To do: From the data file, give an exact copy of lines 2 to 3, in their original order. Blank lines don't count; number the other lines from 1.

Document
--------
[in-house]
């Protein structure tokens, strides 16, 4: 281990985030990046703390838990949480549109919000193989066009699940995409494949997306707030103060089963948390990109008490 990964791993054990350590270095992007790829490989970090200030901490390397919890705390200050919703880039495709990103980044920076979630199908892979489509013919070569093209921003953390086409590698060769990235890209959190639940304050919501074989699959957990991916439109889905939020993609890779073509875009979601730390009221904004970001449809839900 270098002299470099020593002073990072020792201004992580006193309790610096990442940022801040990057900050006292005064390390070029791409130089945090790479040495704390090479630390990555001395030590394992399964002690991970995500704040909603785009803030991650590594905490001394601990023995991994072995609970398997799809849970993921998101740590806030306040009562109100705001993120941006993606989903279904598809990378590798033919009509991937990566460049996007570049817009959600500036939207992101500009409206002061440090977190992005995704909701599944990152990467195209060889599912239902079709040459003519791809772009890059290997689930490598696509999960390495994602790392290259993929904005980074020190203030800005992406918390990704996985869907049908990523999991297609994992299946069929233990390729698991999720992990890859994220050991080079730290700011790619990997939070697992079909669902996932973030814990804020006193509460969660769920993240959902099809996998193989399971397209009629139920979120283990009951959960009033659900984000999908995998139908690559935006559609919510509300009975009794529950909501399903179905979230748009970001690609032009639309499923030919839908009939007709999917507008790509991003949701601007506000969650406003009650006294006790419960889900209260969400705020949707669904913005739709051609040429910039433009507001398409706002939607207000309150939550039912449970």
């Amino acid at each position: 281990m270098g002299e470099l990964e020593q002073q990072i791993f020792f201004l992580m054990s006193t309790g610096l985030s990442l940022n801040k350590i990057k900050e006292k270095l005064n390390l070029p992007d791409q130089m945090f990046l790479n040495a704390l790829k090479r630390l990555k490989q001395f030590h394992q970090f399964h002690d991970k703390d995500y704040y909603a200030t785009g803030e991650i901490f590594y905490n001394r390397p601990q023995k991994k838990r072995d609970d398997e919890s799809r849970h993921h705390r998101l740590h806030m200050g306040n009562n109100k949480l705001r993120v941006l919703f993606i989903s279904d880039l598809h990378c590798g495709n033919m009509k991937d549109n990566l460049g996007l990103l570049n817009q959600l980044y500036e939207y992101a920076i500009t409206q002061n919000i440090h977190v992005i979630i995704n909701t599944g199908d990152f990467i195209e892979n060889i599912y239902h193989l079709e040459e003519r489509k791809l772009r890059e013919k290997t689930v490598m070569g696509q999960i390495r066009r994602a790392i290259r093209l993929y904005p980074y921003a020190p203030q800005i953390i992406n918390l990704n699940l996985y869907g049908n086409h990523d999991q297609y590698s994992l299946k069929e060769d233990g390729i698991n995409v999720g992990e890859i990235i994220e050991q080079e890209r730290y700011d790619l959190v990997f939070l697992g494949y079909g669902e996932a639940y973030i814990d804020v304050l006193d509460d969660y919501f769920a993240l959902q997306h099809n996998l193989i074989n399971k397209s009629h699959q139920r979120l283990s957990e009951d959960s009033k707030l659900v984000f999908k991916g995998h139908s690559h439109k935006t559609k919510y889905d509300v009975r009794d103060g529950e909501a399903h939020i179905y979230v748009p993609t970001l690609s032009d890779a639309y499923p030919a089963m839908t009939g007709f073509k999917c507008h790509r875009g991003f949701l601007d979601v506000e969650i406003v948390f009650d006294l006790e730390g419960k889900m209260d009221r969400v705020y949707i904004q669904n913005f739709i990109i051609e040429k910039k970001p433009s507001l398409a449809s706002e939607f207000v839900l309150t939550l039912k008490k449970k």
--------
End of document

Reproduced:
């Protein structure tokens, strides 16, 4: 281990985030990046703390838990949480549109919000193989066009699940995409494949997306707030103060089963948390990109008490 990964791993054990350590270095992007790829490989970090200030901490390397919890705390200050919703880039495709990103980044920076979630199908892979489509013919070569093209921003953390086409590698060769990235890209959190639940304050919501074989699959957990991916439109889905939020993609890779073509875009979601730390009221904004970001449809839900 270098002299470099020593002073990072020792201004992580006193309790610096990442940022801040990057900050006292005064390390070029791409130089945090790479040495704390090479630390990555001395030590394992399964002690991970995500704040909603785009803030991650590594905490001394601990023995991994072995609970398997799809849970993921998101740590806030306040009562109100705001993120941006993606989903279904598809990378590798033919009509991937990566460049996007570049817009959600500036939207992101500009409206002061440090977190992005995704909701599944990152990467195209060889599912239902079709040459003519791809772009890059290997689930490598696509999960390495994602790392290259993929904005980074020190203030800005992406918390990704996985869907049908990523999991297609994992299946069929233990390729698991999720992990890859994220050991080079730290700011790619990997939070697992079909669902996932973030814990804020006193509460969660769920993240959902099809996998193989399971397209009629139920979120283990009951959960009033659900984000999908995998139908690559935006559609919510509300009975009794529950909501399903179905979230748009970001690609032009639309499923030919839908009939007709999917507008790509991003949701601007506000969650406003009650006294006790419960889900209260969400705020949707669904913005739709051609040429910039433009507001398409706002939607207000309150939550039912449970």
């Amino acid at each position: 281990m270098g002299e470099l990964e020593q002073q990072i791993f020792f201004l992580m054990s006193t309790g610096l985030s990442l940022n801040k350590i990057k900050e006292k270095l005064n390390l070029p992007d791409q130089m945090f990046l790479n040495a704390l790829k090479r630390l990555k490989q001395f030590h394992q970090f399964h002690d991970k703390d995500y704040y909603a200030t785009g803030e991650i901490f590594y905490n001394r390397p601990q023995k991994k838990r072995d609970d398997e919890s799809r849970h993921h705390r998101l740590h806030m200050g306040n009562n109100k949480l705001r993120v941006l919703f993606i989903s279904d880039l598809h990378c590798g495709n033919m009509k991937d549109n990566l460049g996007l990103l570049n817009q959600l980044y500036e939207y992101a920076i500009t409206q002061n919000i440090h977190v992005i979630i995704n909701t599944g199908d990152f990467i195209e892979n060889i599912y239902h193989l079709e040459e003519r489509k791809l772009r890059e013919k290997t689930v490598m070569g696509q999960i390495r066009r994602a790392i290259r093209l993929y904005p980074y921003a020190p203030q800005i953390i992406n918390l990704n699940l996985y869907g049908n086409h990523d999991q297609y590698s994992l299946k069929e060769d233990g390729i698991n995409v999720g992990e890859i990235i994220e050991q080079e890209r730290y700011d790619l959190v990997f939070l697992g494949y079909g669902e996932a639940y973030i814990d804020v304050l006193d509460d969660y919501f769920a993240l959902q997306h099809n996998l193989i074989n399971k397209s009629h699959q139920r979120l283990s957990e009951d959960s009033k707030l659900v984000f999908k991916g995998h139908s690559h439109k935006t559609k919510y889905d509300v009975r009794d103060g529950e909501a399903h939020i179905y979230v748009p993609t970001l690609s032009d890779a639309y499923p030919a089963m839908t009939g007709f073509k999917c507008h790509r875009g991003f949701l601007d979601v506000e969650i406003v948390f009650d006294l006790e730390g419960k889900m209260d009221r969400v705020y949707i904004q669904n913005f739709i990109i051609e040429k910039k970001p433009s507001l398409a449809s706002e939607f207000v839900l309150t939550l039912k008490k449970k």